Struggling UK families may need help with energy bills as inflation soars, an International Monetary Fund expert has said.
It comes as the IMF predicted that the UK economy will grow more slowly than expected this year as it recovers from the Covid pandemic.
The forecast for UK growth in 2022 was cut to 4.7% from 5% in the IMF’s latest world economic outlook.
However, this will be the fastest in the G7 industrialised nations.
It partly reflects a rebound from sharp falls the UK suffered during initial pandemic lockdowns two years ago.
The International Monetary Fund is an organisation of 190 countries that works to secure financial stability.
Its first deputy managing director, Gita Gopinath, told the BBC that targeted help might be needed to help vulnerable households deal with higher energy bills as they face a cost-of-living squeeze.
She said: “The UK has done very well on the vaccination front, on testing and tracing and so on.
“All that has to be continued. An argument can be made that, especially for instance, in April, as more of the energy price pass-through happens, then that could be a big, sharp increase in the cost of living.
“And one could see a case for very, very targeted help to highly vulnerable households for a short space of time.”
Surging food and energy prices drove inflation to 5.4% in the 12 months to December, up from 5.1% the month before, in a blow to struggling families.
The International Monetary Fund expressed concern that a Russian invasion of Ukraine could see energy prices go even higher and stay there for longer.
That intervention could be helpful to the Treasury, which is currently deciding what type of help could be given to mitigate a £50-a-month rise in bills.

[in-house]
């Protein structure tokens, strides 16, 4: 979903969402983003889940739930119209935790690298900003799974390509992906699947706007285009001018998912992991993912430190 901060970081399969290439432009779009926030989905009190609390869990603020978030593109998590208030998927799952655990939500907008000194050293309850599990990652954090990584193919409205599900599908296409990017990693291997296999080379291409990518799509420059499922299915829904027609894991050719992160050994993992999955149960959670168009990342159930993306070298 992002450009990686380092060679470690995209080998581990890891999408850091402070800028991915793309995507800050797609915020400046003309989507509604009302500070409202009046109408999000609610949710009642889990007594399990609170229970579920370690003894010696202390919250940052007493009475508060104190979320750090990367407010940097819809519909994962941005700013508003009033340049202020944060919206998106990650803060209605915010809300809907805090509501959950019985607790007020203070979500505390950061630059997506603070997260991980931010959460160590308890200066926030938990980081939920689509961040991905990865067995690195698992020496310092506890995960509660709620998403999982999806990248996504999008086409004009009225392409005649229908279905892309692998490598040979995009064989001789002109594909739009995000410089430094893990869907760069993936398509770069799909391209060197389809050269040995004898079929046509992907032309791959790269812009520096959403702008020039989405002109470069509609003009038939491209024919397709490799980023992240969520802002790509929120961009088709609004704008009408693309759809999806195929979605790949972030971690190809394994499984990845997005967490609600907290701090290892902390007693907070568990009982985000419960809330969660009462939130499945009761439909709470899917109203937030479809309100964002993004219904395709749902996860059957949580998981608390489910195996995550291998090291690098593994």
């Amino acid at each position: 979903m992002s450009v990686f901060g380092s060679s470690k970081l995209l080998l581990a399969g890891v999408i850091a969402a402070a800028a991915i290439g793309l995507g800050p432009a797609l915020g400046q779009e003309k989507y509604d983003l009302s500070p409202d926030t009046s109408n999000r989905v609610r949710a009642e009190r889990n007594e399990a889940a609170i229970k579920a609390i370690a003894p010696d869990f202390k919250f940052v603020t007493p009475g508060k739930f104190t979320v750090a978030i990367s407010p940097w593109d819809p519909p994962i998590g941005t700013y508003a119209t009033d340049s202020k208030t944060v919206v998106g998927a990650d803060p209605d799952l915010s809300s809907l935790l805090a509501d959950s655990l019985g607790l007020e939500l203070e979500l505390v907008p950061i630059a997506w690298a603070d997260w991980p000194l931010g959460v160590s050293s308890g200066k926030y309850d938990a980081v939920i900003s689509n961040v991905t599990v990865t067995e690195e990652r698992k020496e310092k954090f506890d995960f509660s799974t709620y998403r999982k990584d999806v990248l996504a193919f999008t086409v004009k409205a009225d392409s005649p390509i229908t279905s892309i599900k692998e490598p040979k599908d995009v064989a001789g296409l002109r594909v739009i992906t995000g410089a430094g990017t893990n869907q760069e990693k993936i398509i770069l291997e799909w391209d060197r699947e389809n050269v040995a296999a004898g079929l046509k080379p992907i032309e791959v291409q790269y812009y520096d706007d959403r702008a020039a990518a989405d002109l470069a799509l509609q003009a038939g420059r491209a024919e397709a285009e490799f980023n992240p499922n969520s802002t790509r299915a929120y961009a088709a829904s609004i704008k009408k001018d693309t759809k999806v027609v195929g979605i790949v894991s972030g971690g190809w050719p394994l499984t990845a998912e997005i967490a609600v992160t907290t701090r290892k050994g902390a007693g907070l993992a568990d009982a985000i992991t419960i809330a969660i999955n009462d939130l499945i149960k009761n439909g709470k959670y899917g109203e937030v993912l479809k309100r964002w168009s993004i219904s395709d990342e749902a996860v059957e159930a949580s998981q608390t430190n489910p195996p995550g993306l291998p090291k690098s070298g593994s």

Some MPs want the government to delay its announced rise in National Insurance, especially after lower-than-expected public borrowing figures.
The Treasury is believed to be looking instead at focusing support on those most in need.
On Tuesday, the IMF sharply downgraded its forecasts for the two biggest global economies – the US and China – citing high energy prices and new Covid curbs among its reasons.
Overall, the IMF now expects global growth to go from 5.9% in 2021 to 4.4% in 2022, half a percentage point lower for this year than in its last prediction in October 2021.
“The global economy enters 2022 in a weaker position than previously expected,” said the IMF report.
As the new Omicron Covid-19 variant spread, countries had reimposed restrictions, it added.
“Rising energy prices and supply disruptions have resulted in higher and more broad-based inflation than anticipated, notably in the US and many emerging market and developing economies.
“And the ongoing retrenchment of China’s real estate sector and slower-than-expected recovery of private consumption have limited growth prospects.”
The IMF predicted that the higher levels of inflation currently seen in the global economy would go on for longer than it anticipated in its last forecast, persisting for most of 2022.
It said supply chain disruptions, energy price volatility and localised wage pressures meant that “uncertainty around inflation and policy paths” was high.
US economic growth for this year was downgraded by the IMF from 5.2% to 4% after it removed the effects of President Joe Biden’s Build Back Better fiscal policy package from its calculations.
The legislation is currently stalled in Congress and is unlikely to be enacted in its present form.
China’s forecast for 2022 was cut from 5.6% to 4.8%.
“In China, disruption in the housing sector has served as a prelude to a broader slowdown,” the IMF report said.
“With a strict zero-Covid strategy leading to recurrent mobility restrictions and deteriorating prospects for construction sector employment, private consumption is likely to be lower than anticipated.”
The IMF said the cut in expectations for global growth also reflected revisions among some other large emerging markets.
In particular, the two biggest Latin American economies, Brazil and Mexico, suffered the largest growth downgrades.
Brazil, where far-right President Jair Bolsonaro is seeking re-election later this year, is now expected to grow by just 0.3% in 2022, down from the previous forecast of 1.5%.
Mexico also saw a downgrade of 1.2 percentage points and is now predicted to see growth of 2.8%.
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